#1 - Use a smooth paper, like Neenah solar white cardstock, used here for the piece cut above. Or a lot of people seem to swear by American Crafts cardstock & other textured papers. If you want incredibly detailed cuts check this out.
#2 - Use a fairly new blade and be sure you aren't chipping it. Use a new-ish mat also.
#3 - Set it double cut to be sure you are getting all those little cuts & slow the speed down some.
#4 - Check your advanced settings, and change your packet size to 500; Here's some info from Kerri Bradford on that. You can experiment, perhaps 1000 bytes is better for you (as it was for Debbie).
#5 - Clean your blade very regularly, gently removing any built up pieces using a paint brush to prevent build up of paper bits. (If you use a pin or tweezers, do take care not to chip the blade.)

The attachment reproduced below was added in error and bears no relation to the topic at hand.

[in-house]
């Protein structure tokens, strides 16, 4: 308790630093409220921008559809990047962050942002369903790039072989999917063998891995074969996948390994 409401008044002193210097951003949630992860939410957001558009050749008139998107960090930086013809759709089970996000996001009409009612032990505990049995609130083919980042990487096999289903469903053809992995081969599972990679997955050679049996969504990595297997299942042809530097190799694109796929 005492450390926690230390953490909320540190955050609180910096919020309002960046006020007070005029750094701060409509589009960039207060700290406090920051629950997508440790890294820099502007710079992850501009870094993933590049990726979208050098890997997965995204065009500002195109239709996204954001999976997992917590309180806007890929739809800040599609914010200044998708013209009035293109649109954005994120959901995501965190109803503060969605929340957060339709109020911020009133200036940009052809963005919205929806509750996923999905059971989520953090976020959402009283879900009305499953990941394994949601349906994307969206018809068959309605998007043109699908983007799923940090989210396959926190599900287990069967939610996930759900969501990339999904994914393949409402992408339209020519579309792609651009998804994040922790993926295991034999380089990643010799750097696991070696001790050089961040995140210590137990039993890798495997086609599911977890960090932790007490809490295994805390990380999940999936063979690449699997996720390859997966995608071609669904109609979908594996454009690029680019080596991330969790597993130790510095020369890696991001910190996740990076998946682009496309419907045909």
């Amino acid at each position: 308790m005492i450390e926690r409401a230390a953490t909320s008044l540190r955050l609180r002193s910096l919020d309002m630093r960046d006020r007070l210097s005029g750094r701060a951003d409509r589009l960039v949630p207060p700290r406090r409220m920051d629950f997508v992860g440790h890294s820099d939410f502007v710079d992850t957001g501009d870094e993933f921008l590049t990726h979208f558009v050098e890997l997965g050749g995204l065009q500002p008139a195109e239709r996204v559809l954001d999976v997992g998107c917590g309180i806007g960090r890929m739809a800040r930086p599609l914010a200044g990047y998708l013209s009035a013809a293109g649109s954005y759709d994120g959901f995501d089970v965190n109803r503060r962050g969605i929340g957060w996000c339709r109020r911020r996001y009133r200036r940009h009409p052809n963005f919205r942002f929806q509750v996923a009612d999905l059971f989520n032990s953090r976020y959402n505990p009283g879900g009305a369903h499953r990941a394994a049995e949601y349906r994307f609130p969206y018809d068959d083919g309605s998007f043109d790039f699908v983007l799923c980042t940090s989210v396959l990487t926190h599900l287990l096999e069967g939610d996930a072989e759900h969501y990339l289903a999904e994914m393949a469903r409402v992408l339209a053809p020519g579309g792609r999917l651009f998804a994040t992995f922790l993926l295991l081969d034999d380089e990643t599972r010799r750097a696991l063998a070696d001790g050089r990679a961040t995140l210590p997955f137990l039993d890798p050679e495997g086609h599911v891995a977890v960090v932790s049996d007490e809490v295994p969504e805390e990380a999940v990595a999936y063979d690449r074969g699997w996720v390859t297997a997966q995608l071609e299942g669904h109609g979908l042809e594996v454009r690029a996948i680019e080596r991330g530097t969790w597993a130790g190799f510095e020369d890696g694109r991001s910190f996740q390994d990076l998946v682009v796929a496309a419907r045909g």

And I've found that...
#6 - As a last resort, you can also tidy up any missed bits 'manually':
An Xacto blade (or hobby knife) is also a wonderful
tool to tidy up the odd little missed cut section.
thought I'd share as a freebie, in case any of you would like to use it:
Download the free Eyelet Lace
.SVG cutting file here.
This is my first .svg, so would you please let me know if it is not okay?
( I don't have Make The Cut or other software to test it out on... ) :-)